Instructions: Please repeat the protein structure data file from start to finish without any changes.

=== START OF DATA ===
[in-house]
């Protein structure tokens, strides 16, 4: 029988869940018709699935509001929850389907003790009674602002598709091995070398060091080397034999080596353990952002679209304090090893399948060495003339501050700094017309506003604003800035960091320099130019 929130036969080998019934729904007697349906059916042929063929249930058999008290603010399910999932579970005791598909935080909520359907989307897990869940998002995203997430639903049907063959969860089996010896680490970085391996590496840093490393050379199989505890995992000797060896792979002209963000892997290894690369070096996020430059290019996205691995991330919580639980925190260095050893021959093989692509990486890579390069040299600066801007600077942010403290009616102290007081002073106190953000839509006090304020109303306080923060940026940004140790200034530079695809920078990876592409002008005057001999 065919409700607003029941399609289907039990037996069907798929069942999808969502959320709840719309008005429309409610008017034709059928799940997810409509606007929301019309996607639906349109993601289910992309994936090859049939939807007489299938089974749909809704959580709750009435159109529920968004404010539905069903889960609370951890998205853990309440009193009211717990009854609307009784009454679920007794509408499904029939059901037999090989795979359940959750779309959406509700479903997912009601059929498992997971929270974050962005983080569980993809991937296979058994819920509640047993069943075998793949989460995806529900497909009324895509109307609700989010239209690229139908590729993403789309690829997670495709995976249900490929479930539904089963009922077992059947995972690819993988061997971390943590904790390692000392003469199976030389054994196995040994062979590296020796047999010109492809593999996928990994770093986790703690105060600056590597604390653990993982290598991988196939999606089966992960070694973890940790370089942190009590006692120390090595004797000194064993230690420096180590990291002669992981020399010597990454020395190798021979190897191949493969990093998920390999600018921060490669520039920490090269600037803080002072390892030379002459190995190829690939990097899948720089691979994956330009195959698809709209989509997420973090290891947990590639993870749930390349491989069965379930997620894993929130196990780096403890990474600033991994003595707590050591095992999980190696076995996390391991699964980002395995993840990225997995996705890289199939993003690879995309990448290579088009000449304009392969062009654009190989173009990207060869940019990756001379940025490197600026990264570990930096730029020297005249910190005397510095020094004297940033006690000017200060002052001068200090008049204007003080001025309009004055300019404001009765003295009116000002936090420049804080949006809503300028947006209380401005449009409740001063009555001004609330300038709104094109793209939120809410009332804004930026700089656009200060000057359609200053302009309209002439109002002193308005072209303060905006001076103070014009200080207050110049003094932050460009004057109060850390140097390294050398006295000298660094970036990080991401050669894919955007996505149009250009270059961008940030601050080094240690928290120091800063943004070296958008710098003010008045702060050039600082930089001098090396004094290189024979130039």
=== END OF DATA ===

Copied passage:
[in-house]
């Protein structure tokens, strides 16, 4: 029988869940018709699935509001929850389907003790009674602002598709091995070398060091080397034999080596353990952002679209304090090893399948060495003339501050700094017309506003604003800035960091320099130019 929130036969080998019934729904007697349906059916042929063929249930058999008290603010399910999932579970005791598909935080909520359907989307897990869940998002995203997430639903049907063959969860089996010896680490970085391996590496840093490393050379199989505890995992000797060896792979002209963000892997290894690369070096996020430059290019996205691995991330919580639980925190260095050893021959093989692509990486890579390069040299600066801007600077942010403290009616102290007081002073106190953000839509006090304020109303306080923060940026940004140790200034530079695809920078990876592409002008005057001999 065919409700607003029941399609289907039990037996069907798929069942999808969502959320709840719309008005429309409610008017034709059928799940997810409509606007929301019309996607639906349109993601289910992309994936090859049939939807007489299938089974749909809704959580709750009435159109529920968004404010539905069903889960609370951890998205853990309440009193009211717990009854609307009784009454679920007794509408499904029939059901037999090989795979359940959750779309959406509700479903997912009601059929498992997971929270974050962005983080569980993809991937296979058994819920509640047993069943075998793949989460995806529900497909009324895509109307609700989010239209690229139908590729993403789309690829997670495709995976249900490929479930539904089963009922077992059947995972690819993988061997971390943590904790390692000392003469199976030389054994196995040994062979590296020796047999010109492809593999996928990994770093986790703690105060600056590597604390653990993982290598991988196939999606089966992960070694973890940790370089942190009590006692120390090595004797000194064993230690420096180590990291002669992981020399010597990454020395190798021979190897191949493969990093998920390999600018921060490669520039920490090269600037803080002072390892030379002459190995190829690939990097899948720089691979994956330009195959698809709209989509997420973090290891947990590639993870749930390349491989069965379930997620894993929130196990780096403890990474600033991994003595707590050591095992999980190696076995996390391991699964980002395995993840990225997995996705890289199939993003690879995309990448290579088009000449304009392969062009654009190989173009990207060869940019990756001379940025490197600026990264570990930096730029020297005249910190005397510095020094004297940033006690000017200060002052001068200090008049204007003080001025309009004055300019404001009765003295009116000002936090420049804080949006809503300028947006209380401005449009409740001063009555001004609330300038709104094109793209939120809410009332804004930026700089656009200060000057359609200053302009309209002439109002002193308005072209303060905006001076103070014009200080207050110049003094932050460009004057109060850390140097390294050398006295000298660094970036990080991401050669894919955007996505149009250009270059961008940030601050080094240690928290120091800063943004070296958008710098003010008045702060050039600082930089001098090396004094290189024979130039």